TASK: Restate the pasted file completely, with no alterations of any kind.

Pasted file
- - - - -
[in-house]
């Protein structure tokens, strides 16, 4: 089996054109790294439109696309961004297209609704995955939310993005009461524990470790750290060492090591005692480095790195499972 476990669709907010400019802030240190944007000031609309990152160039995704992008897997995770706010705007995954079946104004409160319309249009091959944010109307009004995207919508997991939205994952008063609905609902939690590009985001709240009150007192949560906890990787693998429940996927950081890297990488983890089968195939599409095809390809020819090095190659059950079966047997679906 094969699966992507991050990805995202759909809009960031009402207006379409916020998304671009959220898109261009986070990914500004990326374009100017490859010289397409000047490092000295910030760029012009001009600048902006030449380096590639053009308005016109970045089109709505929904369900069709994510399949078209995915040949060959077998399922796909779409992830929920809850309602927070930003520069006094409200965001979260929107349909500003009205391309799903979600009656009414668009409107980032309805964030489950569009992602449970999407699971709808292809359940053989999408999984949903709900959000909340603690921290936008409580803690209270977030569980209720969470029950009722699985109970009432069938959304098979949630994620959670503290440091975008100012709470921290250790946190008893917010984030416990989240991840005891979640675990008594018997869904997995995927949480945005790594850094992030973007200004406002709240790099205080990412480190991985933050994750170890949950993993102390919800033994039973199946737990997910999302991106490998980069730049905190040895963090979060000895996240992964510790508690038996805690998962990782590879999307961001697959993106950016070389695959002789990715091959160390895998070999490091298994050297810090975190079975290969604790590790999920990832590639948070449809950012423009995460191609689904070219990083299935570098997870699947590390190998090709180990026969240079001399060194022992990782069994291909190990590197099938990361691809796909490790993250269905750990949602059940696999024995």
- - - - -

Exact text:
[in-house]
């Protein structure tokens, strides 16, 4: 089996054109790294439109696309961004297209609704995955939310993005009461524990470790750290060492090591005692480095790195499972 476990669709907010400019802030240190944007000031609309990152160039995704992008897997995770706010705007995954079946104004409160319309249009091959944010109307009004995207919508997991939205994952008063609905609902939690590009985001709240009150007192949560906890990787693998429940996927950081890297990488983890089968195939599409095809390809020819090095190659059950079966047997679906 094969699966992507991050990805995202759909809009960031009402207006379409916020998304671009959220898109261009986070990914500004990326374009100017490859010289397409000047490092000295910030760029012009001009600048902006030449380096590639053009308005016109970045089109709505929904369900069709994510399949078209995915040949060959077998399922796909779409992830929920809850309602927070930003520069006094409200965001979260929107349909500003009205391309799903979600009656009414668009409107980032309805964030489950569009992602449970999407699971709808292809359940053989999408999984949903709900959000909340603690921290936008409580803690209270977030569980209720969470029950009722699985109970009432069938959304098979949630994620959670503290440091975008100012709470921290250790946190008893917010984030416990989240991840005891979640675990008594018997869904997995995927949480945005790594850094992030973007200004406002709240790099205080990412480190991985933050994750170890949950993993102390919800033994039973199946737990997910999302991106490998980069730049905190040895963090979060000895996240992964510790508690038996805690998962990782590879999307961001697959993106950016070389695959002789990715091959160390895998070999490091298994050297810090975190079975290969604790590790999920990832590639948070449809950012423009995460191609689904070219990083299935570098997870699947590390190998090709180990026969240079001399060194022992990782069994291909190990590197099938990361691809796909490790993250269905750990949602059940696999024995």